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The Sum of Contradictions: 5. Hyacinths
By beurre blanc
The bell tinkled sweetly as she pushed the door open.
"Good morning Uncle Marc."
"Alex! Alex, my love. Come here!" He bustled out from behind the counter, weaving his way between buckets of tulips, lilies, roses, chrysanthemums, and dozens more flowers she recognized but couldn't name, and enveloped her in a bear-hug. A portly man of fifty-four, his five foot two to her five nine made the embrace comically awkward, but the sentiment was genuine.
"Let me look at you. It's been too long." He held her at arm's length, tilted his head back and peered up over half-moon glasses, which, to Alex's sleep-deprived mind, rendered him disturbingly similar to Kenneth Grahame's Mole. She felt suddenly embarrassed, uncharitable, exhausted. Tears prickled and she looked upwards, blinking, before offering an apologetic smile.
Marcus Fletcher finished the quiet appraisal of his goddaughter then asked, "How is your mother?"
Oh shit! Distracted as she was from another sleepless night spent dealing with the swarm of conflicting emotions generated by her last encounter with Olivia Benson, Alex was entirely unprepared for his question. In fact, it only made her confusion more acute, as she realized she had spared barely a thought for her own mother in the past five days.
"Um, she's been a lot worse recently she's back on the steroids again, and they're making her moody and bloated. And the pain is worse, especially at night." Alex finished what she thought had been an adequately detailed reply, but she didn't quite succeed in disguising the look of guilt which flashed across normally well-schooled features. After all, her mother's illness should have been paramount, coming as it did so soon after her bereavement. The doctors were cautious in their prognostications - frustratingly so - and Alex had not yet decided whether they had been trained to be circumspect, or whether it was merely that they found dealing with the mother of a Manhattan ADA innately intimidating. But the facts remained that her mother's health was deteriorating, and that Alex had effectively ignored this for the better part of a week.
"But that is not the reason why you look so tired. Is it?"
Alex shook her head slowly.
Oh God, where do I start? "I need some flowers." She shrugged.
"Hmm " He raised his eyebrows, and waited for her to elaborate.
"I have a friend a work colleague who was injured. She is in hospital." Alex faltered, unsure how much, or just what, to divulge.
"Is it serious?"
"Yes. No. Not really broken cheekbone and lacerations. It sounds like a cliché, but she ran into a door or it ran into her." Alex smiled weakly.
"So, flowers to wish her a speedy recovery?"
"Actually, no." Alex looked away. "It's complicated."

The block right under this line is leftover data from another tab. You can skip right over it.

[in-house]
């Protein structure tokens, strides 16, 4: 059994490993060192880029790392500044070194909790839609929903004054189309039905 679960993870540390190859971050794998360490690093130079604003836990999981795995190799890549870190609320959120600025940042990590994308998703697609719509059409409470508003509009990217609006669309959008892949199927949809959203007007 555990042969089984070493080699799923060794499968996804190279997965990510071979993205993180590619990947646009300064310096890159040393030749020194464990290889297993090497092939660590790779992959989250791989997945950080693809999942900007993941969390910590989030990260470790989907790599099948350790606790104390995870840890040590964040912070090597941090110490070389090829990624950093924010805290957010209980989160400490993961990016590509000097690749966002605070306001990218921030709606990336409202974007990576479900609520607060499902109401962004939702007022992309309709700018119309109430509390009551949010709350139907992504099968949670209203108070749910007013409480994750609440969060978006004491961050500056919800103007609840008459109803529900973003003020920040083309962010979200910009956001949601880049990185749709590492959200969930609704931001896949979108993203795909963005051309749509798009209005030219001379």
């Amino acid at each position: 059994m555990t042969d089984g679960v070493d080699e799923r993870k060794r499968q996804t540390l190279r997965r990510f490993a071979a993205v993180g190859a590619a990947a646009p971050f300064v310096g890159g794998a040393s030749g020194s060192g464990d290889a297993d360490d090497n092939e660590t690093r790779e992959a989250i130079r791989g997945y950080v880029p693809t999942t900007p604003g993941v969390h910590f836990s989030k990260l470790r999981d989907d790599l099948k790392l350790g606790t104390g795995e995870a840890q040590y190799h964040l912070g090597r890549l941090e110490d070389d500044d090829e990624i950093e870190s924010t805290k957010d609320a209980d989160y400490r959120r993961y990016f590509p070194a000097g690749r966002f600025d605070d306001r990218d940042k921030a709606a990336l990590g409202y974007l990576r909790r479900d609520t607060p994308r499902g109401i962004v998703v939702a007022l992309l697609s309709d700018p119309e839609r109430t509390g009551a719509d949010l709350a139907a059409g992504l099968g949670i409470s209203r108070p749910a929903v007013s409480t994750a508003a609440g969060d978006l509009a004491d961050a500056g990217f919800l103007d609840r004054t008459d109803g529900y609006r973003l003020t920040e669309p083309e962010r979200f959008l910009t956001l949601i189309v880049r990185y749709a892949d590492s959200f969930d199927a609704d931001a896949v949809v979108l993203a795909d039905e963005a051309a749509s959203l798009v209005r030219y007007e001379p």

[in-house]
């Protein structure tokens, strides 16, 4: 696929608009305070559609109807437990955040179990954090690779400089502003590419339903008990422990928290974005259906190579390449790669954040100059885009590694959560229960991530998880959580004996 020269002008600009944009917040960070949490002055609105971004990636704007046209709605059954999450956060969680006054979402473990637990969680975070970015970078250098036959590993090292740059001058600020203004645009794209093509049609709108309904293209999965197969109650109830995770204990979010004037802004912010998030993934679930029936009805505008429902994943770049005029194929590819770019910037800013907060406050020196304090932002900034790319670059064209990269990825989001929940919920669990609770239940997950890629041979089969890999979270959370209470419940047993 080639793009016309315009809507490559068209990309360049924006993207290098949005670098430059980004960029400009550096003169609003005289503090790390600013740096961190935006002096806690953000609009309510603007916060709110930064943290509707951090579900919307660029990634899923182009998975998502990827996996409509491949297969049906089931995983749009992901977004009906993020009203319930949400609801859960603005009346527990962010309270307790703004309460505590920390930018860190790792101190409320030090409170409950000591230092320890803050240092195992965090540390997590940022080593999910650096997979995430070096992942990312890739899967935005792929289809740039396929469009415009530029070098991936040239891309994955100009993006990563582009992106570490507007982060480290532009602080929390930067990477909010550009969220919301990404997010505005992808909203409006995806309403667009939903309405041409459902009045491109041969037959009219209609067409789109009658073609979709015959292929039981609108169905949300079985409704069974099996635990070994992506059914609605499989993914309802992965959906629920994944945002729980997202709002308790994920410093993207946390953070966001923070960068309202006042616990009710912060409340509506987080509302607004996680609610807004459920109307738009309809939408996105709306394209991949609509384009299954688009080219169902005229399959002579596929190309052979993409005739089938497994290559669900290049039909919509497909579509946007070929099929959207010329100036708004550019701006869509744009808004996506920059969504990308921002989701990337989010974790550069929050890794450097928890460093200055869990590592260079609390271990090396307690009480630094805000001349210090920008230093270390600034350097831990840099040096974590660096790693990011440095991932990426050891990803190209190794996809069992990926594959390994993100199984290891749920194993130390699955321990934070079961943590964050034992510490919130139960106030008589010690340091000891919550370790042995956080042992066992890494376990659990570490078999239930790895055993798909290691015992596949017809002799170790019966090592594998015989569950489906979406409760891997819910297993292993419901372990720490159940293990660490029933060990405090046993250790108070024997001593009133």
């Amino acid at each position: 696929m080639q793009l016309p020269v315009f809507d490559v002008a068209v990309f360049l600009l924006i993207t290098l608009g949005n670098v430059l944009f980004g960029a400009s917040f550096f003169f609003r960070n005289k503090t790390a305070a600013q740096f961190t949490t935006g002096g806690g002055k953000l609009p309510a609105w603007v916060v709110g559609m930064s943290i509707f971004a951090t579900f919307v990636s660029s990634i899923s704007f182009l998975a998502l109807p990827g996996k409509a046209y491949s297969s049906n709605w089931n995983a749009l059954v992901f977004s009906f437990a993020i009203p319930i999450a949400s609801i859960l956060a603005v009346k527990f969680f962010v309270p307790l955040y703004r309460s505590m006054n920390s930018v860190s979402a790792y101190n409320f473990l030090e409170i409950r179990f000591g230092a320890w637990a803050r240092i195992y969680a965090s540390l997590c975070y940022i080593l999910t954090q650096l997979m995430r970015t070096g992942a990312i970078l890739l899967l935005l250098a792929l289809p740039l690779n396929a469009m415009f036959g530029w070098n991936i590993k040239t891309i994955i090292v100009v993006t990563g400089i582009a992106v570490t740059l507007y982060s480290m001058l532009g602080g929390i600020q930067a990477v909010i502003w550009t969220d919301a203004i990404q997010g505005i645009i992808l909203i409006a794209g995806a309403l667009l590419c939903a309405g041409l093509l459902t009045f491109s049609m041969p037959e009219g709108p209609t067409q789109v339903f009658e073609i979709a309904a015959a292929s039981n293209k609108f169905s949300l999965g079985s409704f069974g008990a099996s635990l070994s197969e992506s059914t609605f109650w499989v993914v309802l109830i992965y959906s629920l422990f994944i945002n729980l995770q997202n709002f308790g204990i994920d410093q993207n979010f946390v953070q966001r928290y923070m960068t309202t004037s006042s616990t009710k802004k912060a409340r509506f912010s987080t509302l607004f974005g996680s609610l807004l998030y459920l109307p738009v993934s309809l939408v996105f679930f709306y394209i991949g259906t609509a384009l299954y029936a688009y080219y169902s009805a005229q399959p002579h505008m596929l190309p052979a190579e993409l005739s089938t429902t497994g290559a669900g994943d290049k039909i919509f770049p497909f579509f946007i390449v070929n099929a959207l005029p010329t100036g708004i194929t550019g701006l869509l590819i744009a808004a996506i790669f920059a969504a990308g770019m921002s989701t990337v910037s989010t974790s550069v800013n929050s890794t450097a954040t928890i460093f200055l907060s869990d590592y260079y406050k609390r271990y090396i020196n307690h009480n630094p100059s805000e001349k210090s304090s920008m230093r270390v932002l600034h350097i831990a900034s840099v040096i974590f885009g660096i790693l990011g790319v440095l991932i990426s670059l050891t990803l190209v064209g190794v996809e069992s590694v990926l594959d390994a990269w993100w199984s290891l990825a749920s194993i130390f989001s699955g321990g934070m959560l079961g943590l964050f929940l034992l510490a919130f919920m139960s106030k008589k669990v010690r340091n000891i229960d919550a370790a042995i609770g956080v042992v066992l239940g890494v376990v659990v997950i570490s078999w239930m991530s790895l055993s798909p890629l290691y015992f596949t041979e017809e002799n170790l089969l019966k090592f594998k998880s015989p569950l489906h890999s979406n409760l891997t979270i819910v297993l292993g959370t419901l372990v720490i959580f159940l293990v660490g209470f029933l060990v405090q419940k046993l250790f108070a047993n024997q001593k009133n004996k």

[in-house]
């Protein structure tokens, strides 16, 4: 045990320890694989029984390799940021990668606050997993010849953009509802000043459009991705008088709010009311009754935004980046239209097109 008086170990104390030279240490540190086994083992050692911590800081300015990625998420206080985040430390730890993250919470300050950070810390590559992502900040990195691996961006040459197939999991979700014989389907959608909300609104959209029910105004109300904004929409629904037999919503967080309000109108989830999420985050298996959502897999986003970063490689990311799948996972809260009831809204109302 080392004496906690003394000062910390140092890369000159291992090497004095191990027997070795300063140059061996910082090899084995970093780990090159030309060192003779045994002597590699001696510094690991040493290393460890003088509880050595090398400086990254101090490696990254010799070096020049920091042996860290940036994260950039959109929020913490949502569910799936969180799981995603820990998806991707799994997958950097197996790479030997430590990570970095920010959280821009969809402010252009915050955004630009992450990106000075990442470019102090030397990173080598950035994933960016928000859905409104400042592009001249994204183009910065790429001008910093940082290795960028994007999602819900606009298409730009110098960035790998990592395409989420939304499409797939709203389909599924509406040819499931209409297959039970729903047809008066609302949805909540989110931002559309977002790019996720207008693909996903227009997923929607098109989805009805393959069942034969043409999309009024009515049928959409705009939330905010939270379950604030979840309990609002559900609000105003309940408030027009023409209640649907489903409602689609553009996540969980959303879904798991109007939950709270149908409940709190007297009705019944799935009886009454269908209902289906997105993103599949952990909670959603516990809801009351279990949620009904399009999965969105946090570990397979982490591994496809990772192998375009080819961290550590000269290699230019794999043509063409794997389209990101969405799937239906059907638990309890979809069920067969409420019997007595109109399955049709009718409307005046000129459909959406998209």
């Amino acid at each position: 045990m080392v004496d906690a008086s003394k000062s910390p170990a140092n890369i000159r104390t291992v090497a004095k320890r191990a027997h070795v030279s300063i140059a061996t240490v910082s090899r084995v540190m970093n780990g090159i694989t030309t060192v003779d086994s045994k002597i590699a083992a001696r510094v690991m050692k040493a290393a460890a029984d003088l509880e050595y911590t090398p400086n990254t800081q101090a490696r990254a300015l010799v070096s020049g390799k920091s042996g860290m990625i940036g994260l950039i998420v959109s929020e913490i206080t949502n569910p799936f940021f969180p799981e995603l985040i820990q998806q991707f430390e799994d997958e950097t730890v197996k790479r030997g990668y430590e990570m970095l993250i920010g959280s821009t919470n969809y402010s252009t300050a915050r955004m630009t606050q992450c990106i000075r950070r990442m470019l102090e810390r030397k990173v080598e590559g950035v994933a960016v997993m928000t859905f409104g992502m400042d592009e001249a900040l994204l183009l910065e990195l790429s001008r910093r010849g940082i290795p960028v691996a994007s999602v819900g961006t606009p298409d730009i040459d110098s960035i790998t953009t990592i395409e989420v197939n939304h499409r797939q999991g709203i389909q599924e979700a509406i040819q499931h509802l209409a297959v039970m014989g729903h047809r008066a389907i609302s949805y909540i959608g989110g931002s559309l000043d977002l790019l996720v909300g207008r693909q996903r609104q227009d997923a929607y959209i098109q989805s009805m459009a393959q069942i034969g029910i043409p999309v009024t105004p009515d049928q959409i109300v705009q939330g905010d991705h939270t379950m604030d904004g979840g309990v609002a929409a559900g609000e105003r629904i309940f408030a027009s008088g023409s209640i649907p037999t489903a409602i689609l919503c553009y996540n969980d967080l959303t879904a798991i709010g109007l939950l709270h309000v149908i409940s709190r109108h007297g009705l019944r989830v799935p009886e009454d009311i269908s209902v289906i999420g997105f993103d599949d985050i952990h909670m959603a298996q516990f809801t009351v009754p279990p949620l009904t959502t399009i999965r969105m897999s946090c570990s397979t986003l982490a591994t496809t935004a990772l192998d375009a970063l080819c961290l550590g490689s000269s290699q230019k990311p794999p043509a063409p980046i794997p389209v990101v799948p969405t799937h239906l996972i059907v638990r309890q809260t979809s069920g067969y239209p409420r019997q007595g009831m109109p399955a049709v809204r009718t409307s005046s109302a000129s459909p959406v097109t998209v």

"Alexandra, sweetheart, come and sit down, and tell me," he said. He reached behind her to latch the door, and then led her into the office behind the counter, where he proceeded to make a pot of tea.
Alex sank into a dusty armchair, running a thumbnail along the carved wooden arm, tracing spirals and curves. Round, Like a circle in a spiral, Like a wheel within a wheel Just as lyrics rose unbidden from the recesses of her tortured subconscious, so was she assaulted again by images and impressions of a dark-haired woman with beautiful eyes, trim body, firm breasts, tears and accusations, a blazing disagreement, hysterical laughter, a compassionate glance Alex's mind had been in constant and uncharacteristic turmoil, consumed by thoughts of a woman who was really just a colleague at best a friend. And certainly not someone she ought to desire. Nothing in Alex's experience or upbringing had prepared her for this relentless preoccupation with another person any other person. Another woman. She had no personal rubric to deal with her feelings, and she felt disconcerted in the extreme.
"God, this is ridiculous." Snap out of it, Alexandra! It was time she brought this bizarre obsession with Olivia to a stop. Stick to the facts, Alex.
"Olivia works for me with me. She is a detective with the Manhattan Special Victims Unit. We argued after our last case. It appears I said something I'm not sure what and suddenly she was crying, and-," Alex broke off.
"And, you want to apologize?" prompted Marcus.
"Yes." It was the truth enough of the truth.
Marcus poured tea, and passed Alex a cup. He had seen the abrupt change in Alex's demeanor, and he knew her well enough to know by the set of her shoulders that whatever she said now would be superficial - sufficient, but unenlightening to both.
"Hyacinths, purple hyacinths. They proffer an apology, and request forgiveness. Alex, I don't wish to sound insensitive, but would this Olivia know enough about flowers to understand their meaning?"
Alex thought for a moment. "Actually I don't know. Maybe not." She gave a self-deprecating smile. "But I'll know "
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